Depleted Uranium ammunition is most commonly used (by the U.S.) in two weapons: APFSDS tank gun ammo
of 105 and 120 mm, and in the 30mm slugs fired by the GAU-8
30 mm cannon carried only by the A-10 Thunderbolt II
ground-attack aircraft, more commonly known as the Warthog
for its somewhat unlovely profile. (Actually, that's a matter of opinion; I think it looks damn cool
, but then again, I'm a warmonger
Depleted uranium is very, very slightly radioactive. However, so is cigarette smoke (contains thorium, among other things) just to keep this in context. In addition, given that the main use of this stuff (in this application) is to break things and kill people, whether or not it leaves slightly radioactive (again, cigarette smoke-level, or less than an x-ray) remains about seems academic. The effluvia from a burning destroyed armored vehicle is far more dangerous to the environment and any nearby personnel than such remains might be. Burning plastic, aluminum, and rubber, not to mention all the nasty stuff used in modern electronics, plus an entire fuel load of diesel or turbine fuel, plus any ammunition the target tank was carrying, dwarfs the contamination of the DU.
If I was ever to be one of the guys who had to follow tanks into combat (tanks can't survive without infantry) I'd cheerfully accept the risks of toxics if it meant the tank I was walking next to had a better chance of killing the tanks across the way that wanted to kill me.
, regarding your writeup below, a couple of points. First of all, your assertion that the correlation
between 'areas where DU was used' and the increase in 'illness and cancer' is a tad spurious
. For one thing, 'places where DU was used' tends to have a high correlation with 'places where highly destructive weapons of various types were used, often extensively.'
The Gulf War saw many other forms of documented toxics release, from the U.N. forces destroying chemical weapons stocks to the deliberate contamination of enormous swaths of land and sea by the release and/or burning of thousands of tons of petroleum, a substance from which most of our daily carcinogens are originally extracted. Documented use of chemical weapons also occured in the region, before and after Desert Storm, when Saddam Hussein gassed rebellious villagers in his own country.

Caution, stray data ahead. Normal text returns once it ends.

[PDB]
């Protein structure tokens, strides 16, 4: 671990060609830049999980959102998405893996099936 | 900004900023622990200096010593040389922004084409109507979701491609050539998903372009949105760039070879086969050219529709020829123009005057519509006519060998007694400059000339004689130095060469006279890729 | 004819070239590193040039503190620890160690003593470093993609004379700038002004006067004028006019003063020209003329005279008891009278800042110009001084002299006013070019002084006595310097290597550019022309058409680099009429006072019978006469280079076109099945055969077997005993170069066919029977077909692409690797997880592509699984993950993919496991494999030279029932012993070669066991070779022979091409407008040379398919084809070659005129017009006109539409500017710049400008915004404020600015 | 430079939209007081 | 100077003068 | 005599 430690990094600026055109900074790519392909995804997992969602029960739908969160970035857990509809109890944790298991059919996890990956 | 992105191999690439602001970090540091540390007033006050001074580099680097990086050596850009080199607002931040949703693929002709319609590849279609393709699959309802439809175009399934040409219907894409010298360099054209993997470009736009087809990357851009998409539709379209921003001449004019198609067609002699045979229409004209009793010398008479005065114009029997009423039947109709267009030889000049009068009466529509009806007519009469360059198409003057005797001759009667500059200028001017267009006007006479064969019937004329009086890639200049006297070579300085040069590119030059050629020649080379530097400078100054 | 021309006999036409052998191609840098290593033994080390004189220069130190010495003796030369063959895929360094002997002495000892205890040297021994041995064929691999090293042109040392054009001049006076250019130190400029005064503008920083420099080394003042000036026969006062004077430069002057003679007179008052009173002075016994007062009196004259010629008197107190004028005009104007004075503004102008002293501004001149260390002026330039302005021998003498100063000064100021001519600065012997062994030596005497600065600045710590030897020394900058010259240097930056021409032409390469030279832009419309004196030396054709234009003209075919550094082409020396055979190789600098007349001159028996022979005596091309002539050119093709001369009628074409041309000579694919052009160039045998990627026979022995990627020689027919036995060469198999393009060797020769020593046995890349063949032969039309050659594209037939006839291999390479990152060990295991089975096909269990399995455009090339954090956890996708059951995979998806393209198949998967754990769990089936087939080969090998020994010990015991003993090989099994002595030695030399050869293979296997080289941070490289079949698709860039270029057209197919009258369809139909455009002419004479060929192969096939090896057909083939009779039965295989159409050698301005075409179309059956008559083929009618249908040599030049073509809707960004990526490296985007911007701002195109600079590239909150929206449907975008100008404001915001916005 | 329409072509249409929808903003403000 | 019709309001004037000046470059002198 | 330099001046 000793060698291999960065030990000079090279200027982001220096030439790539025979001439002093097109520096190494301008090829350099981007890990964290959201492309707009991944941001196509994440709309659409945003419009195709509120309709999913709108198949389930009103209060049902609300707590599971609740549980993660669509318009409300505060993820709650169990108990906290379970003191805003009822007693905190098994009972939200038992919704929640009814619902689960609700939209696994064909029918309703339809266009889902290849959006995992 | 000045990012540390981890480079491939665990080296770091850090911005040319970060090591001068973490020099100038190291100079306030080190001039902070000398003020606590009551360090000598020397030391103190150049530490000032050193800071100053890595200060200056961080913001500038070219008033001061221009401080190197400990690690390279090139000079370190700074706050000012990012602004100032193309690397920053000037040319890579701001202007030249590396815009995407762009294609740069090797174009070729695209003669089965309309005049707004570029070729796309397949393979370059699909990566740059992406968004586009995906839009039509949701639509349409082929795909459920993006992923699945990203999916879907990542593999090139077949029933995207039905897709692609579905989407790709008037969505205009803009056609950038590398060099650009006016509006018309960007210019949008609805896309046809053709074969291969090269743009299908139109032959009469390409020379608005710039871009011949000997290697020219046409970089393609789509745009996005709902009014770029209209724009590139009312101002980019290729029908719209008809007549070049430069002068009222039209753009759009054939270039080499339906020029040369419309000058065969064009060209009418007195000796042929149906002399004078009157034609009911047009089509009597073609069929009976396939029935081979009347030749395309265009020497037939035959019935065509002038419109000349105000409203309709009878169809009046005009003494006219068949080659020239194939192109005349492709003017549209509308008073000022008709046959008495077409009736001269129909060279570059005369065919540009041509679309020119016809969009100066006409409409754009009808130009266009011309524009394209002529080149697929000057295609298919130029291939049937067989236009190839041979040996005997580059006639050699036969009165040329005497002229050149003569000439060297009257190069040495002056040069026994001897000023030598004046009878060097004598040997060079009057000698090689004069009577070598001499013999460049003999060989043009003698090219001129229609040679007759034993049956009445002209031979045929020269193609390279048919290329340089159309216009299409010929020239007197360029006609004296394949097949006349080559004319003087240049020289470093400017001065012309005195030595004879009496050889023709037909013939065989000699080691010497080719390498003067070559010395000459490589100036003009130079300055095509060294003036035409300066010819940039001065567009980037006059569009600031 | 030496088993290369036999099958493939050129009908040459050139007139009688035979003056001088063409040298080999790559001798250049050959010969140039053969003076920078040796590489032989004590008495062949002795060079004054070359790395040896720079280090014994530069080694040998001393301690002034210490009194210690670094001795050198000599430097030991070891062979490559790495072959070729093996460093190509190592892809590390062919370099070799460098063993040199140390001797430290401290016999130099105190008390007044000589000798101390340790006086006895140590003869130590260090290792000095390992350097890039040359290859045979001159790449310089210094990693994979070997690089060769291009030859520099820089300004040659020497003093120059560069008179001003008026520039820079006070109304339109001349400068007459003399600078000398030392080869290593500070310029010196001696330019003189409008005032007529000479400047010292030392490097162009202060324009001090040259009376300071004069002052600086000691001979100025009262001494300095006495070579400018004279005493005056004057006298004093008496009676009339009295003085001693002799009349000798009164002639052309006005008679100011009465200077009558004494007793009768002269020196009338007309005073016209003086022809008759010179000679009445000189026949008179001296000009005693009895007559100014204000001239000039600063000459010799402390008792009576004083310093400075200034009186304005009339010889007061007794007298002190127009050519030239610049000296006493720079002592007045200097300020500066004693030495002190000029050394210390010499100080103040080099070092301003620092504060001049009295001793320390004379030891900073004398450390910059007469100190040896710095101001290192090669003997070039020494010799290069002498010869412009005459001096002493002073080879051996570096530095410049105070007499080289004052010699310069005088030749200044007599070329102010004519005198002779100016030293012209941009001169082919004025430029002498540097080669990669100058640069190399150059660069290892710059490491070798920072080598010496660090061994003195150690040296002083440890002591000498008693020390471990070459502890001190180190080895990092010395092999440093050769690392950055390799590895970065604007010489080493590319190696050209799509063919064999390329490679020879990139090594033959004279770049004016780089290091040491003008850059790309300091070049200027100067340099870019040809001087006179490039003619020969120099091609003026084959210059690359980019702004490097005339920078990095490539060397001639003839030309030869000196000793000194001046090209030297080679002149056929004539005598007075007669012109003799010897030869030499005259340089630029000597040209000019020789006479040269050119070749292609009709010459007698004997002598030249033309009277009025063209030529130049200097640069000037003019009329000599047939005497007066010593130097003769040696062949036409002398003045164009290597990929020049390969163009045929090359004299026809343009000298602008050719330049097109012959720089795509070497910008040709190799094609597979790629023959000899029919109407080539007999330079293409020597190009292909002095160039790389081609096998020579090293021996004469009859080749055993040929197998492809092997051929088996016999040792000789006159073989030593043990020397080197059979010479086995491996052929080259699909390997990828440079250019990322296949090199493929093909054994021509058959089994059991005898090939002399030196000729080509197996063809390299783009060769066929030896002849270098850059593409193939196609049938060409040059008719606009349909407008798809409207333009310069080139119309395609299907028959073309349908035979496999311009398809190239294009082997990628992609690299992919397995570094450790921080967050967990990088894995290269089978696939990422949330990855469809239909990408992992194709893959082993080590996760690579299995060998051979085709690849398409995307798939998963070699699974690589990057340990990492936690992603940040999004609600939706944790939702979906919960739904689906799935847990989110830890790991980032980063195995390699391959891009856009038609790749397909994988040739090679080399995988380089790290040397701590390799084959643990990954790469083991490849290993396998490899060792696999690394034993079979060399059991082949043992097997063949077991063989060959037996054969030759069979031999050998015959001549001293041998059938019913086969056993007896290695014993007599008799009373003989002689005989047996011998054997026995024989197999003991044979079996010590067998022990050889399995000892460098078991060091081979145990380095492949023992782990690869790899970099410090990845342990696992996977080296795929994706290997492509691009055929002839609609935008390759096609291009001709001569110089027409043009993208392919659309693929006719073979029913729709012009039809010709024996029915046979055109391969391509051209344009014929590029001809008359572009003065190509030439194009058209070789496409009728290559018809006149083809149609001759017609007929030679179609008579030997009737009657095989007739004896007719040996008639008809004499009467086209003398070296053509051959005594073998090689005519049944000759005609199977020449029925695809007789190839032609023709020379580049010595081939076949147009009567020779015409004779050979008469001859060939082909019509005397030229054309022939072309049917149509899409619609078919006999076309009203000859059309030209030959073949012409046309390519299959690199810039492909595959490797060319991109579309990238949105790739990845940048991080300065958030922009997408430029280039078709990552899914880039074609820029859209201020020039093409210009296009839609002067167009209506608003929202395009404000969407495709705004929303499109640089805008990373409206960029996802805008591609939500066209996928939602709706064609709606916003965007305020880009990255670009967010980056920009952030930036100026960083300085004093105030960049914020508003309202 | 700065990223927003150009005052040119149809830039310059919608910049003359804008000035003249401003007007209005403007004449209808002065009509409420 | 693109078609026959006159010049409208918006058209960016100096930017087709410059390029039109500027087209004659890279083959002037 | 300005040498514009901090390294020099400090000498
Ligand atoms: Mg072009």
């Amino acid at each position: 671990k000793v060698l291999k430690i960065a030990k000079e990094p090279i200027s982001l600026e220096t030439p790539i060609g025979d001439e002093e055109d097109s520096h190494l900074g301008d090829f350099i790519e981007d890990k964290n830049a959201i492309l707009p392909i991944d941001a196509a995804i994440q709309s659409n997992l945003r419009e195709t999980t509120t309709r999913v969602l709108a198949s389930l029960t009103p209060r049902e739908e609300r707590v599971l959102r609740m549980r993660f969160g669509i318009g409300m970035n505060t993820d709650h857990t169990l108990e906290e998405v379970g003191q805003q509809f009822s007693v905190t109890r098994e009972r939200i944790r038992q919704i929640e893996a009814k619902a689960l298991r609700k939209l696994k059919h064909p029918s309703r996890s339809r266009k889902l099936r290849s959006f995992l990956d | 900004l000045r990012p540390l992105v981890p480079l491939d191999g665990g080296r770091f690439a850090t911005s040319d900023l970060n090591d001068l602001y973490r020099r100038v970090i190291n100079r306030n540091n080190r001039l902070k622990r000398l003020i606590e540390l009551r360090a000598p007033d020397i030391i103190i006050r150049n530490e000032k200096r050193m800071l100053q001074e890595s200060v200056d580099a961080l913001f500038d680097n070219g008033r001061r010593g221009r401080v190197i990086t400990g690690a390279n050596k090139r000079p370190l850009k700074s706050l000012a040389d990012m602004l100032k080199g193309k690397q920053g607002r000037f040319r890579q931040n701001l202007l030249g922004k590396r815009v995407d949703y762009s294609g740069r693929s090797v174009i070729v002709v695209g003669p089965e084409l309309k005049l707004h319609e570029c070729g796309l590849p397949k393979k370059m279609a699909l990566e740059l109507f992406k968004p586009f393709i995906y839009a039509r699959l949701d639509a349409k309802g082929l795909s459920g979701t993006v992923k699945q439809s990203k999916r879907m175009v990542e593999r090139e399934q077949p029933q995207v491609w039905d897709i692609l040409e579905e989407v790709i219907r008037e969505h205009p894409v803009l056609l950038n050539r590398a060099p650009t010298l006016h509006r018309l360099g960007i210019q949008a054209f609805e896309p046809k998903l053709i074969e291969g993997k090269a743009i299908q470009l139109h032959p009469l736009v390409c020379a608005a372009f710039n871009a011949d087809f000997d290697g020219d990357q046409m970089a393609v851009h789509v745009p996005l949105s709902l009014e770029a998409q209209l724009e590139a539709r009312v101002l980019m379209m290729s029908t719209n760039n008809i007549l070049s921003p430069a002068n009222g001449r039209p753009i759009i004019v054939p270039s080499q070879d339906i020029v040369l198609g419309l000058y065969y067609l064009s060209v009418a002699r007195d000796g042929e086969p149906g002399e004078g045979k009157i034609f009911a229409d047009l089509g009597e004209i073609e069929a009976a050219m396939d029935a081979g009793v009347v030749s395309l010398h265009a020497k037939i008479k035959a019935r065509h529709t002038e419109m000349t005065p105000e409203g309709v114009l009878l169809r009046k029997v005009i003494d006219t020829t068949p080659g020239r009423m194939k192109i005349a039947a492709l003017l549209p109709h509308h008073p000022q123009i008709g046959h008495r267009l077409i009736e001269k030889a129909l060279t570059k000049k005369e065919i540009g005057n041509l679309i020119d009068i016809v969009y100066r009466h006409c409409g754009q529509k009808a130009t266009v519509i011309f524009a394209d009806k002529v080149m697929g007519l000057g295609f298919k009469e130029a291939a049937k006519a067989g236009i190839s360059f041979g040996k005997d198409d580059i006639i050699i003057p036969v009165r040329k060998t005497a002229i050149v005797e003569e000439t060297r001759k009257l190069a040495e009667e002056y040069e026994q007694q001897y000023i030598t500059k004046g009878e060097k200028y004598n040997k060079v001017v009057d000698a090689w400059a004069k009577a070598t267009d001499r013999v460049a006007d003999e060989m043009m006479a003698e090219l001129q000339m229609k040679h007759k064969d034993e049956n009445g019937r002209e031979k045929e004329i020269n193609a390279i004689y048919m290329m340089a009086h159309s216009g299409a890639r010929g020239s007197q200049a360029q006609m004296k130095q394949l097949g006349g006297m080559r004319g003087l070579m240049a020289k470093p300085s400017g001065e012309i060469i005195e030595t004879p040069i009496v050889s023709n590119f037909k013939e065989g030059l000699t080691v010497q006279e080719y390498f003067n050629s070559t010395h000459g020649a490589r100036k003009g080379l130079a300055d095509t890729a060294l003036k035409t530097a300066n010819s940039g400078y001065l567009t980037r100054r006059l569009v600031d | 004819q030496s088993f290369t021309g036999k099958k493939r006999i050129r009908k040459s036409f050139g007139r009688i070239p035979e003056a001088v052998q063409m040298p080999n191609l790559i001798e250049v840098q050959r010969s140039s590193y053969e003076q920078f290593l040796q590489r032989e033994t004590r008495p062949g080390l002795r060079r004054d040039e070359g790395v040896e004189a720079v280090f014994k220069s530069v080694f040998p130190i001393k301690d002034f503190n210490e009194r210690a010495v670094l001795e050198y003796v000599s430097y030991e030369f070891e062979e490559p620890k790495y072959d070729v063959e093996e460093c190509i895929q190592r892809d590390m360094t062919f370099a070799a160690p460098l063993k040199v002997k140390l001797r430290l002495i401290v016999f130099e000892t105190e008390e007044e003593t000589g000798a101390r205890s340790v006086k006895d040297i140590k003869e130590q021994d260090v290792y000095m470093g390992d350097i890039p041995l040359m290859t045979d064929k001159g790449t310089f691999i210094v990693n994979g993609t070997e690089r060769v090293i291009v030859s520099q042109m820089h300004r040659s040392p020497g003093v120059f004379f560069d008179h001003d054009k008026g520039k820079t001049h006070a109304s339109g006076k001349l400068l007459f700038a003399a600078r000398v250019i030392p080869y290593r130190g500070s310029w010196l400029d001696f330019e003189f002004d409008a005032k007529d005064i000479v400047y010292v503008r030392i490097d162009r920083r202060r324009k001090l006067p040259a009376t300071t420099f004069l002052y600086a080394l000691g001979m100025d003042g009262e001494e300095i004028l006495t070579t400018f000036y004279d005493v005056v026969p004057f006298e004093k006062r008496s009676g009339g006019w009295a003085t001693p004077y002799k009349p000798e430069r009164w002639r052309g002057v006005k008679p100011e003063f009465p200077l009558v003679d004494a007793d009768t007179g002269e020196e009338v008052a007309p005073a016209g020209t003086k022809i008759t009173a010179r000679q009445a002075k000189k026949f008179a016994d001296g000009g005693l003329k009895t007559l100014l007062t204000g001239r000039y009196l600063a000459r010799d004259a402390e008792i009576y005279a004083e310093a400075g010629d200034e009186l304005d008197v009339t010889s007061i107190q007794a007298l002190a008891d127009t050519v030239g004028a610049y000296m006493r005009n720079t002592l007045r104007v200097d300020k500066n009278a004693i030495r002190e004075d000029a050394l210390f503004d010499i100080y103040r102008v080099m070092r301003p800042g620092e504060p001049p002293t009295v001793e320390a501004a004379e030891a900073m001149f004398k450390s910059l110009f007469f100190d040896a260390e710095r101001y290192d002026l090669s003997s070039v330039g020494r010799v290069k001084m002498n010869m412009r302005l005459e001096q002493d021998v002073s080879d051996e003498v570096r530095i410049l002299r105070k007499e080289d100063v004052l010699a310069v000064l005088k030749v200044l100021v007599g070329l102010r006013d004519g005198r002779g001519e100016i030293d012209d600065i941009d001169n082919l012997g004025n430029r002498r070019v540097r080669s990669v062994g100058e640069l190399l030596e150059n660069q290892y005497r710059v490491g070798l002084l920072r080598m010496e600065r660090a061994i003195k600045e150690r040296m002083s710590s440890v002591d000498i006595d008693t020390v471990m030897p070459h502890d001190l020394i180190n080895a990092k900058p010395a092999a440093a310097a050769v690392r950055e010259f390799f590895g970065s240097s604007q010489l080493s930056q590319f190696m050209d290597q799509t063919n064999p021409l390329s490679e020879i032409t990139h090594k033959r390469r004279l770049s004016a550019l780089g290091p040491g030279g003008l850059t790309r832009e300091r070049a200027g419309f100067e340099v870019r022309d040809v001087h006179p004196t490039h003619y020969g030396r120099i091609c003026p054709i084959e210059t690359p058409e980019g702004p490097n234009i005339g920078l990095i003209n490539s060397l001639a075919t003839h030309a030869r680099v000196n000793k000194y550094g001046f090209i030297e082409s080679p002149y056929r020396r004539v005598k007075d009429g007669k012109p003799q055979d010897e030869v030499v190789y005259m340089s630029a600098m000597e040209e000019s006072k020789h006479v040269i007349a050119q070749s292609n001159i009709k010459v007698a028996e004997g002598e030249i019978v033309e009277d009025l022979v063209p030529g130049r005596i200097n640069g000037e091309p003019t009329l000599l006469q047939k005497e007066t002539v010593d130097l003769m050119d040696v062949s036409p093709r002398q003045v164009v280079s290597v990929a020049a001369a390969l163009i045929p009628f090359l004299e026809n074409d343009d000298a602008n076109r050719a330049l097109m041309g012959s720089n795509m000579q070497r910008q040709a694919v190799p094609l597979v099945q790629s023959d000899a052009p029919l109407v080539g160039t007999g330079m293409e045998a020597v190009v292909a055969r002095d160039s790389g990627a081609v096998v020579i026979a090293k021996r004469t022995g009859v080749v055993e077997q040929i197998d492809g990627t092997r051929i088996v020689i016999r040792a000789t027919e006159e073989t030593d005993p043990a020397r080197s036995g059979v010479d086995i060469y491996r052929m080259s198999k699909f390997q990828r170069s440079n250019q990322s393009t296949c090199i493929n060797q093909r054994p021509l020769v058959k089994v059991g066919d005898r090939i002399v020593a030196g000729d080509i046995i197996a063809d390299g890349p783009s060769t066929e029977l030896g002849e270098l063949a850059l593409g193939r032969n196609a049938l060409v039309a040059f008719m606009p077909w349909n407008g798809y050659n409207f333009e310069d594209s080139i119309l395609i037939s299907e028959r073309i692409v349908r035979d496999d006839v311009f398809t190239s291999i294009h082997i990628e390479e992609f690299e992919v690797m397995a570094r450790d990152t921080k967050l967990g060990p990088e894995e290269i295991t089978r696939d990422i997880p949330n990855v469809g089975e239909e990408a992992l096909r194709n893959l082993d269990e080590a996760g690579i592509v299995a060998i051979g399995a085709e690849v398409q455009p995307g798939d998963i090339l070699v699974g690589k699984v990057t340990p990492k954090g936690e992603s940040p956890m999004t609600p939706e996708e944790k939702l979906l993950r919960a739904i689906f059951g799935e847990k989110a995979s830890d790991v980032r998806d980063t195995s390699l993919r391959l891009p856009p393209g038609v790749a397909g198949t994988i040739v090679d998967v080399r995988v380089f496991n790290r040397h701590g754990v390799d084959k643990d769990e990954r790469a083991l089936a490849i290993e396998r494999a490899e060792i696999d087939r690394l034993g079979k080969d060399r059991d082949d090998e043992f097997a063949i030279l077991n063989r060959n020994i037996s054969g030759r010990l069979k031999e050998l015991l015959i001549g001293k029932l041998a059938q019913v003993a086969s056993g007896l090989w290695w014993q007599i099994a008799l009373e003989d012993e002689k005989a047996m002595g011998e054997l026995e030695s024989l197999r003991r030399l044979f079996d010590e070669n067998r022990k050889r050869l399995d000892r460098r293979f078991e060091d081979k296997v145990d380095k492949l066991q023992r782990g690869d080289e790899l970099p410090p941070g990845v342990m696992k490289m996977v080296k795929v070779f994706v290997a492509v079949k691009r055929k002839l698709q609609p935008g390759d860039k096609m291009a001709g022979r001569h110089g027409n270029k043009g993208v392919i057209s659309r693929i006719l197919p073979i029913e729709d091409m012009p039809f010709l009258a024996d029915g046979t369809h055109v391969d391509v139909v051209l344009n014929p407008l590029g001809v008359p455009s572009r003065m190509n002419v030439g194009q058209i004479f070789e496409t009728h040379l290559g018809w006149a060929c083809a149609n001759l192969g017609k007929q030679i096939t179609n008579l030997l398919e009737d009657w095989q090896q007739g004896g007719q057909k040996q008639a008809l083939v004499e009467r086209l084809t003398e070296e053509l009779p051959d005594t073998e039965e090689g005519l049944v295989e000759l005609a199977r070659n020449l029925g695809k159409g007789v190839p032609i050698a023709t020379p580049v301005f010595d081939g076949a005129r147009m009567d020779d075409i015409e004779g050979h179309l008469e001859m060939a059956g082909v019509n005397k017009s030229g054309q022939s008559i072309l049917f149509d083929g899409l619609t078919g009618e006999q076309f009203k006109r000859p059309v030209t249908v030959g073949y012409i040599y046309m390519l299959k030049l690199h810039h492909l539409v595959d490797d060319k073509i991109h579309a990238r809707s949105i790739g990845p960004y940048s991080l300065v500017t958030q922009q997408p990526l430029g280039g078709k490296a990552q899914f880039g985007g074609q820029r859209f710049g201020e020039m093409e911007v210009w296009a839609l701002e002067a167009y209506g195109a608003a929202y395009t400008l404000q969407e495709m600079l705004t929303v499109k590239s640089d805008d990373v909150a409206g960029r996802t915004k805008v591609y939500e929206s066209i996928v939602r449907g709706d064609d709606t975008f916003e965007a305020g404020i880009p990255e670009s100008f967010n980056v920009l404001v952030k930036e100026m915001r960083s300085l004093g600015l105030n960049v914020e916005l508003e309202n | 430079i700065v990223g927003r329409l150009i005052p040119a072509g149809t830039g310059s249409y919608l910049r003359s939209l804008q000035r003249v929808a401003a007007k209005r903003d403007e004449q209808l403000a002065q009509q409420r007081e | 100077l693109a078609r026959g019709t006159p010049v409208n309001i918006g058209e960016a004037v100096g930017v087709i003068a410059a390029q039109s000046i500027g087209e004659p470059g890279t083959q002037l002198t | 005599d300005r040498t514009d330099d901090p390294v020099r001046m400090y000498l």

The Vieques range, while of course taking DU fire, was also used for years (and continues to be) for the testing of both conventional and rather exotic conventional explosive munitions - compounds of high complexity and, compared to an inert DU shell (inert in the explosive sense) of extremely high dispersal and distribution from their means of employment. Finally, Kosovo has spent several years enduring the use of tons and tons of conventional weapons, the aerosoling of nasty stuff ranging from concrete and asbestos (silicosis, anyone?) to gasoline and diesel (petrochemical toxics).
In sum, these three environments also have an extremely high level of other contaminants, many of which have been documented to produce some of the same symptoms as radiation sickness (the lighter petrochemicals can cause loss of hair, nausea, and body chemistry disorders as well as cancer, for example). While I don't wish to claim that DU cannot be the culprit, I would very much like to see the reports you mention (references?) so that I might evaluate them for myself.